Three of the four teams used the standard intake form for 100% of discussed cases, and one team used the form for 25% of cases. Completion of items on the standard intake form ranged from 48 to 100% (see Table 2). None of the teams were compliant with the synoptic discussion checklist – we did not observe any formal implementation of the tool to guide MCC discussion or decision-making.

We observed formal dissemination of the audit and feedback data by two chairs (observed once per team during the study period). We did not observe any other dissemination of the audit and feedback data to study teams by MCC chairs.

Feasibility

We did not encounter any challenges with the data collection process [17]. The KT-MCC Strategy did not impact time spent per case discussion. Time spent per case was 6 min at baseline and decreased by only 20 s in post-intervention mean (before = 359.5 s, SD 204.6 s; after = 339.9 s, SD 184.3 s, p = 0.35). The time spent per case discussion and time spent on case history had a significant inverse correlation with the order in which the case was presented (p = 0.000, p = 0.000, respectively), meaning cases presented at the start of each MCC received a longer discussion.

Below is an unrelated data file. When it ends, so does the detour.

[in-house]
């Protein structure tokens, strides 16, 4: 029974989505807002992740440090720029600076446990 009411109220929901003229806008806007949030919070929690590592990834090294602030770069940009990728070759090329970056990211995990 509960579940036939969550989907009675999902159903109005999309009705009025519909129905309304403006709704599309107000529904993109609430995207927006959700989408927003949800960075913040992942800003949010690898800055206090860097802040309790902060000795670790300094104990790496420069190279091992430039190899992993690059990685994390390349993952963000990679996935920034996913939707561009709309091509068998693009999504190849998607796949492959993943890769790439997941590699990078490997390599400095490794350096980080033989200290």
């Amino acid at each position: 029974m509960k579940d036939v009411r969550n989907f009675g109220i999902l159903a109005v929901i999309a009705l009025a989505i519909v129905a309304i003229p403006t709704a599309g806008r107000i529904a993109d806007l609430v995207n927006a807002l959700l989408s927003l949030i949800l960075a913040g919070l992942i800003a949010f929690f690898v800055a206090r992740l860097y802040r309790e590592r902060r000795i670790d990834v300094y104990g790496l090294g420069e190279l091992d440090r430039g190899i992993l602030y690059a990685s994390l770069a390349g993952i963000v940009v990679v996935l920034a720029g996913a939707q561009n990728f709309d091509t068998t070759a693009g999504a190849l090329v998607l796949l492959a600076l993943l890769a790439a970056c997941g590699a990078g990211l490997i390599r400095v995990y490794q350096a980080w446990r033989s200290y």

Decision making outcomes

Univariate analyses – impact on per case decision making

MTB-MODe scores were available for 409 cases from 58 rounds (see Table 3). Aggregate scores did not improve with use of the KT-MCC Strategy (see Table 4). In the pre- and post-intervention periods, the mean scores for quality of information provided were 17.1 and 17.8 (p = 0.255), respectively, and for quality of teamworking were 15.2 and 15.9 (p = 0.198), respectively (see Table 4). The pre and post composite scores for per case decision making quality were 32.3 to 32.6 (p = 0.781), respectively. Scores for MCC 1 improved significantly for both quality of information presented (17.60 to 19.26) and quality of teamworking (15.60 to 18.26) (p = 0.002, p = 0.044, respectively). Scores did not improve significantly for MCCs 3 and 4. Finally, quality of information and teamworking scores decreased for MCC 2 (16.49 to 15.19, p = 0.185; 16.26 to 14.01, p = 0.014, respectively) (see Table 4).

Table 3 Descriptive statistics for quality of MCC decision making per case, by team
Table 4 Effect of KT-MCC Strategy on Per Case MCC Decision Making Quality

Univariate analyses – impact on per round decision making